With the fast growth of urban population local governments, public service agencies, and urban utilities presently face increasing public demand for greater reliability, safety, affordability and resiliency of the aging urban infrastructure systems. These systems have to be continuously adapted and upgraded (often with technology-driven solutions) to efficiently support the essential public services, urban development and economic growth.
The infrastructure systems support a variety of urban sectors, including transportation, energy & water supply, sanitation & wastewater management, public buildings, district heating, public health & safety, waste management, telecommunication and other essential services. Their sustainable development engages a wide variety of public and private sector stakeholders and greatly depends on a broad range of institutional, environmental, economic, societal and operational factors. Such factors include public policy objectives, land use and geo-physical system characteristics, regulatory requirements, environmental issues, availability of renewable resources, customers’ awareness and culture, management capabilities, and other operational state variables. With rising societal concerns with regard to climate change impact, environmental sustainability and economic viability of the fast-growing urban centers, both Government and Industry presently face increasing needs for innovative capabilities of dynamic monitoring and “smart” system control to effectively meet the challenge of upgrading the aging urban infrastructure systems.
Facing these urban sustainability challenges, recent developments of Information Technology based “smart” infrastructure monitoring and control capabilities have been increasingly integrated in operation system optimization, early incident detection and proactive mitigation, for upgrading the operational efficiency, safety and service quality of the infrastructure systems. These innovative solutions are currently driving a significant paradigm shift from reactive to preemptive engineering and management of these urban systems, across the wide array of public service sectors that they support. The infrastructure industry development goal is to provide the engineers and managers of the urban systems with upgraded decision making capabilities to better cope with the growing environmental risks, economic constraints, and complex operational uncertainties and effectively respond to the growing societal demand.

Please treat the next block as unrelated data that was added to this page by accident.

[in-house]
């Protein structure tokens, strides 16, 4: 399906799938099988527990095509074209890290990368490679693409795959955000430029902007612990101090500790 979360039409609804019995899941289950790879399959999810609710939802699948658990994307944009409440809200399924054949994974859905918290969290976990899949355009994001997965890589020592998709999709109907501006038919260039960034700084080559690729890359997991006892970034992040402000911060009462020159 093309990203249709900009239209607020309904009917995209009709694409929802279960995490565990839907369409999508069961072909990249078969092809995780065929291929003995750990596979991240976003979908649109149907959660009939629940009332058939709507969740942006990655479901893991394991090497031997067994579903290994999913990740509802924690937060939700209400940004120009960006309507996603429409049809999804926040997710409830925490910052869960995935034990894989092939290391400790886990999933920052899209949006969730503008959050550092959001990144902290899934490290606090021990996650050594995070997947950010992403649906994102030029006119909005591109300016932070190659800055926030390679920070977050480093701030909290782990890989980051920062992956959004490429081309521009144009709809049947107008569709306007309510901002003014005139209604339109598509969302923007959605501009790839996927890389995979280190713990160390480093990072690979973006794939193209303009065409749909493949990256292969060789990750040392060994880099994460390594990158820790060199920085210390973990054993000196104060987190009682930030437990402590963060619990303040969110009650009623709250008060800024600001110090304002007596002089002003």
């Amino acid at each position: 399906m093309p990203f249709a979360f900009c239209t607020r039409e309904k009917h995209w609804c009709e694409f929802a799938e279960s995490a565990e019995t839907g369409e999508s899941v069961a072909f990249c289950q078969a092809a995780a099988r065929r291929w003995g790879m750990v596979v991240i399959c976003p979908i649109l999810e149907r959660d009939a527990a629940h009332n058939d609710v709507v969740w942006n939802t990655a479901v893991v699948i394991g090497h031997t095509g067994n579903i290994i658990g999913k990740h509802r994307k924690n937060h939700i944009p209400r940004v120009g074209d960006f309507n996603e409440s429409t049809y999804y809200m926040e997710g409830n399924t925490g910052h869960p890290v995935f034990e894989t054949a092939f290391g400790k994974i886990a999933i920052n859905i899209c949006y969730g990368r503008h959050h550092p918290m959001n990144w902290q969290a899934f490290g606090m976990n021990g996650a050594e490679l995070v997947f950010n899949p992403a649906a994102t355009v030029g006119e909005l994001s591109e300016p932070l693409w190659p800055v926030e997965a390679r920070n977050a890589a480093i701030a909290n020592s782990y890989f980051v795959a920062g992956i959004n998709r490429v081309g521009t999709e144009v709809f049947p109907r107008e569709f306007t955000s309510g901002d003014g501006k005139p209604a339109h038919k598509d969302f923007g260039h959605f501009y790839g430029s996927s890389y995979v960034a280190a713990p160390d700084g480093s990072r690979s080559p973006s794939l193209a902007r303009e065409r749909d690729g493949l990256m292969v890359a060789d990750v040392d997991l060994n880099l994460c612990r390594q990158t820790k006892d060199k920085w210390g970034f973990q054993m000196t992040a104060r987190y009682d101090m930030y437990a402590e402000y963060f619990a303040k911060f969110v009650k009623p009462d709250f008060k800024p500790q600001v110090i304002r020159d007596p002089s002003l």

The interdisciplinary MS Program in urban Systems Engineering & Management targets the development of a broad understanding of the infrastructure management challenges facing metropolitan governments and urban utilities. Cutting across different disciplines of engineering, infrastructure financing, environmental policy and planning, the program is focused on the needs and methodologies for integrating policy decision making, intelligent technology solutions, and risk-based system analysis in urban infrastructure systems management to effectively meet the emerging challenges of sustainable urban developments. Following five core courses, students may select an area of specialization in a specific urban sector, as indicated in the list of proposed majors. They are also required to complete a 3-credit Capstone project or a 6-credit Master Thesis.
With specialized faculty members from Government, Industry and Academia, the program is designed for professionals, with both engineering and non-engineering backgrounds, who are involved and/or interested in the fast growing interdisciplinary field of urban systems management and career opportunities with government agencies, public and private sector utilities, and service industries across the wide array of the metropolitan sectors.
To accomplish these objectives the program includes:
- Core courses (5 courses, 3 credits each) related to challenges of infrastructure management strategies across the sectors.
- Majors (3 to 4 courses, 3 credits each) related to infrastructure management strategies for selected urban sectors, including: Urban Transportation Planning & Management, Urban Water Supply & Environmental Systems management, Smart Building & Energy Supply, Urban Construction Engineering & Management and Infrastructure Systems Planning & Management.
- Interdisciplinary Capstone Project (3 credits) or MS Research Thesis (6 credits) on a selected topic.